Yet, mice given PEPITEM still put on weight when given a high-fat diet. The researchers added that there was “no effect” on fasting glucose tolerance or insulin resistance, both of which are impacted in type 2 diabetics.

“To me, that suggests that this is an anti-inflammatory treatment that is unlikely to have a meaningful effect on either obesity or high blood sugar,” said Buettner.

Aiding in type 2 diabetes prevention

This could “potentially be a useful additional tool for patients regarding the prevention or treatment of type 2 diabetes, especially as related to the decrease in enlargement of the beta cells,” according to Nicole Anziani, a registered dietitian, certified diabetes care and education specialist, and senior clinical manager for Cecelia Health who was not involved in the study.

For the purpose of examining PEPITEM’s effects on obesity, Anziani noted that the mice used in the study were fed a high-fat diet either before or during the administration of PEPITEM.

Anziani emphasised that it’s crucial to recognise that obesity has a complex aetiology, which means it can be brought on by a variety of variables and isn’t always related to a high-fat diet. Moreover, Anziani emphasised that obesity was “more than just a biological phenomenon.”

Discovering the root of obesity

While it’s great that there are more options for patients to help with the biochemical aspects of obesity and preventing systemic inflammation, especially when there may already be pancreatic damage present, Anziani told us that it’s also crucial to acknowledge the behavioural and social aspects related to the development of obesity and other related ailments.

To properly understand these pathways, she continued, “additional research into the relationship between inflammation and obesity is still needed.” “Although this therapeutic strategy is being examined to get to the underlying cause of obesity-related disorders,” she noted.

While stating that “additional studies would be required,” Dr. Bosa-Osario concurred and said that “the findings appear encouraging.”

PEPITEM might be a useful treatment target for additional causes, he added. “While the body can make a bioprotein comparable to PEPITEM, it can be made in a lab and administered to patients. He remarked, “That’s exciting.

Currently authorised effective weight loss medications

Several medications have previously been approved to treat obesity, but more research is required to determine whether PEPITEM will be useful in the management of illnesses linked to obesity, such as type 2 diabetes.

This contains semaglutide, a type of medication known as a GLP-1 agonist (brand names Ozempic, Wegovy, and Rybelsus). Those who took semaglutide in clinical trials saw weight loss and a decrease in inflammation. In one trial, participants lost up to 14.9% of their starting weight.

Yet according to Buettner, “it does not imply that [these drugs] function by reducing inflammation” because they aren’t often thought of as anti-inflammatory medications. As an alternative, “they function in the brain to decrease appetite and balance the autonomic nerve system,” he said.

Some medications also have side effects, including nausea, diarrhoea, vomiting, and stomach pain. Buettner is therefore concerned about whether people will be able to handle these medications over the long term, which may be necessary to assist people in maintaining a healthy weight throughout their lives.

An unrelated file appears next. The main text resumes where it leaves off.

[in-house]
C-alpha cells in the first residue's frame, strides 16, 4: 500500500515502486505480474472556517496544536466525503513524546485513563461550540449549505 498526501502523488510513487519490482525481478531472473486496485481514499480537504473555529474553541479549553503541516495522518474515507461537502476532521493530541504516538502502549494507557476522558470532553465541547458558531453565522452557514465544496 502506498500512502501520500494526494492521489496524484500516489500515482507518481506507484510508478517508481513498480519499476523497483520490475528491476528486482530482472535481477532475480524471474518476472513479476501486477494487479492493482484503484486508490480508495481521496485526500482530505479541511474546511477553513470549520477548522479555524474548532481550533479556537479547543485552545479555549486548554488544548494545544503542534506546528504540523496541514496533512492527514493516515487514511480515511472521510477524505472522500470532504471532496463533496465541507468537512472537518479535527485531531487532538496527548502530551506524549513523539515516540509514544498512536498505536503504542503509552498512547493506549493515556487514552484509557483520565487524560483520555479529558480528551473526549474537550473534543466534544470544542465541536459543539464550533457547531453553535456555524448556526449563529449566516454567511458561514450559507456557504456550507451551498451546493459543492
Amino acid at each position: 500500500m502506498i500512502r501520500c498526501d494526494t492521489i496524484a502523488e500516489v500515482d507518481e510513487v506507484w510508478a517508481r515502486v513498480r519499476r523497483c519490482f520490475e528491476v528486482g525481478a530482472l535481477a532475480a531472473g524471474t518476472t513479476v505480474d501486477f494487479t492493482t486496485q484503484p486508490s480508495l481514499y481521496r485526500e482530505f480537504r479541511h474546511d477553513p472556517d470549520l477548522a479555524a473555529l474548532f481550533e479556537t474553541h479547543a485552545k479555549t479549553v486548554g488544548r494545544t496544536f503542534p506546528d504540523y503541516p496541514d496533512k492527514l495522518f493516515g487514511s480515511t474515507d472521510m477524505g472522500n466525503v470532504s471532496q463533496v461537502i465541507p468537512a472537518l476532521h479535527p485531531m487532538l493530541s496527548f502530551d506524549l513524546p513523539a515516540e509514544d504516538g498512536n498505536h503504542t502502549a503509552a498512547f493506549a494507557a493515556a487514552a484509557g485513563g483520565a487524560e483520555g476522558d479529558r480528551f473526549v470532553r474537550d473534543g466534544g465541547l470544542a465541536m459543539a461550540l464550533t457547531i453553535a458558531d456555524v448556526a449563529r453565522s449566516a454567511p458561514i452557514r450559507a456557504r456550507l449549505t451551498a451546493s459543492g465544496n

That’s why other medications to treat obesity are still needed, he added, including ones that function through different mechanisms than GLP-1 agonists and don’t have the adverse effects of those treatments.

According to Buettner, “for now, the tolerance for the adverse effects is still high, but with time, patients may become dissatisfied with the [lower enjoyment of eating food].”


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Purple veggies and tubers may have anti-diabetic properties

Purple veggies and tubers may have anti-diabetic properties

Anthocyanins are organic substances that give many fruits, vegetables, and tubers their reddish-orange and blue-violet hues. Anthocyanins have been found to have favourable impacts on inflammation, the energy metabolism, and the gut flora.

A comprehensive review of the research reveals how the effects of purple vegetables and tubers on energy metabolism. Also, inflammation and gut microbiota may help prevent and control type 2 diabetes.

Studies in terms of anti-diabetic characteristics, acylated anthocyanins, present in vegetables like red-cabbage and purple sweet potatoes were conducted. They may be superior to nonacylated anthocyanins, which are present in blackberries and blackcurrants.

The CDC estimates that around 37 million Americans—or about 1 in 10 people—have diabetes, and that 90–95% of them have type 2 diabetes.

In a typical state, the hormone insulin transports glucose (sugar) from the blood into the cells, where it is used as an energy source. Nevertheless, type 2 diabetes causes the body to improperly use or create insulin. This causes glucose to build up in the blood rather than be utilised by cells.

Diabetes, if improperly controlled, has a long list of negative effects on health. This ncludes heart disease, high blood pressure, nerve damage, eye damage and vision loss, renal illness, and foot issues.

Research has shown that a diet high in fruits and vegetables can delay or prevent the onset of diabetes. Also, it improve the well-being of people with diabetes-related health problems. Even though there are many factors that can increase the risk of developing type 2 diabetes, including a family history of the disease.

Fruits and vegetables have a high concentration of polyphenols, which is what is responsible for their health advantages. Plants get their red-orange to blue-violet colours from a specific family of polyphenols called anthocyanins.

Consumption of foods high in anthocyanins, particularly berries, has been linked to a lower risk of type 2 diabetes. This is according to research from the United States and Finland.

Acylated vs. nonacylated anthocyanins